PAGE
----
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female protective effect

Autism and the Female Protective Effect

Large study provides further evidence that more-severe genetic mutations required for a girl to develop autism than for a boy
February 27, 2014


A large new study adds evidence to the idea that something protects the developing female brain from neurodevelopmental disorders including autism. This "female protective model" proposes that more extreme genetic mutations are required for a girl to develop autism than for a boy.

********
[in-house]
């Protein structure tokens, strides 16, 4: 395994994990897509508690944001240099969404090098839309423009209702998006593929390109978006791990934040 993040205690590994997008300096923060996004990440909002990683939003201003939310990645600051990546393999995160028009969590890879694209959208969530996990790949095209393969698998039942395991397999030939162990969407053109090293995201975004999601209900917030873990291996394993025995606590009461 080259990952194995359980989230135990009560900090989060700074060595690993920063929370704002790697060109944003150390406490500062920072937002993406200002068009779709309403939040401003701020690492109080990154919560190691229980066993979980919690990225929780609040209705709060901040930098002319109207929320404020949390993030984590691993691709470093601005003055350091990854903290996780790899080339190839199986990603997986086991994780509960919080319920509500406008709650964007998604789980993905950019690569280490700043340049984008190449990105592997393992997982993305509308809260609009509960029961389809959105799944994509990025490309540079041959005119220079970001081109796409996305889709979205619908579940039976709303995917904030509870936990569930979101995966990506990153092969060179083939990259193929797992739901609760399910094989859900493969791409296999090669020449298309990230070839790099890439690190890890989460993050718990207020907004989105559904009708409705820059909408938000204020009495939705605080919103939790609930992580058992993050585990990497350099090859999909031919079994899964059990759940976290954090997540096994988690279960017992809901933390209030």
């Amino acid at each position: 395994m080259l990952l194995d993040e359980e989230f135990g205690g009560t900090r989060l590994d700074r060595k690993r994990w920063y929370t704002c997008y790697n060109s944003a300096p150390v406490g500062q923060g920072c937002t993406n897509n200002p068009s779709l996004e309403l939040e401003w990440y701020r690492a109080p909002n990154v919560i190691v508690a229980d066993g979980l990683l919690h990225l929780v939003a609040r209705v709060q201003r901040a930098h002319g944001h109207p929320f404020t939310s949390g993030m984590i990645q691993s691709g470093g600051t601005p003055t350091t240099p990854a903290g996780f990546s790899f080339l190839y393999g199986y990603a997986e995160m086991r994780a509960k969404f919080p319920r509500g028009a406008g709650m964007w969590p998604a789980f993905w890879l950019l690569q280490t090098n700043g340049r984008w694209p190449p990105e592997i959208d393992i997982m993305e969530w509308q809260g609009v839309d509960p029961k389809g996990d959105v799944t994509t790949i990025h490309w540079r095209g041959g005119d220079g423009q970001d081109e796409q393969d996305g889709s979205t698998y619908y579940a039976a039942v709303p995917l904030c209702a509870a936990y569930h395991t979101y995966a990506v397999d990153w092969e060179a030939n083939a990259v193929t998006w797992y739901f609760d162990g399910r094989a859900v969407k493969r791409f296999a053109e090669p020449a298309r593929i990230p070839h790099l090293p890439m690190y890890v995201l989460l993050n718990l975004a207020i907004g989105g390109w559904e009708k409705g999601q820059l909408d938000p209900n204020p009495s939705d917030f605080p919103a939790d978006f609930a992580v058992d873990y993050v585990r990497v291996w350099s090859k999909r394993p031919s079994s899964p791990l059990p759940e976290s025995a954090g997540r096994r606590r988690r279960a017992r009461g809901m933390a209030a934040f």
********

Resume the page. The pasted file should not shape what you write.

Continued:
The “Female Protective Effect”

February 26, 2013

A new study provides insights into why girls are much less likely than boys to develop autism

Boys are up to five times more likely to be diagnosed with autism than girls are. Researchers have proposed theories to explain why. It may be that girls are less likely to be diagnosed because their symptoms are less obvious. Or, something about a girl’s biology may protect her from developing autism.